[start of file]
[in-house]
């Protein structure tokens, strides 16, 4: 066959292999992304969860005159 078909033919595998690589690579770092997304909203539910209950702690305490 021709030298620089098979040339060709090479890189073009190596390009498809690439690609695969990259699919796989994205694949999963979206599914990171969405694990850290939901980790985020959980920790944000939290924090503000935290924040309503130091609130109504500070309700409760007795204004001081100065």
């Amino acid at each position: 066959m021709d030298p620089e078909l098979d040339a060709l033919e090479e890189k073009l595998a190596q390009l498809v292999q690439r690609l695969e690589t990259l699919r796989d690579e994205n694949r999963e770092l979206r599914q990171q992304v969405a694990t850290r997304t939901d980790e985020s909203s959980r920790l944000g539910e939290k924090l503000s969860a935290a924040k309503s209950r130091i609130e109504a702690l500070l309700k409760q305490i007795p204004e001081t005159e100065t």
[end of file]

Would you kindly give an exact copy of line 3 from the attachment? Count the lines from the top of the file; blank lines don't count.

């Amino acid at each position: 066959m021709d030298p620089e078909l098979d040339a060709l033919e090479e890189k073009l595998a190596q390009l498809v292999q690439r690609l695969e690589t990259l699919r796989d690579e994205n694949r999963e770092l979206r599914q990171q992304v969405a694990t850290r997304t939901d980790e985020s909203s959980r920790l944000g539910e939290k924090l503000s969860a935290a924040k309503s209950r130091i609130e109504a702690l500070l309700k409760q305490i007795p204004e001081t005159e100065t």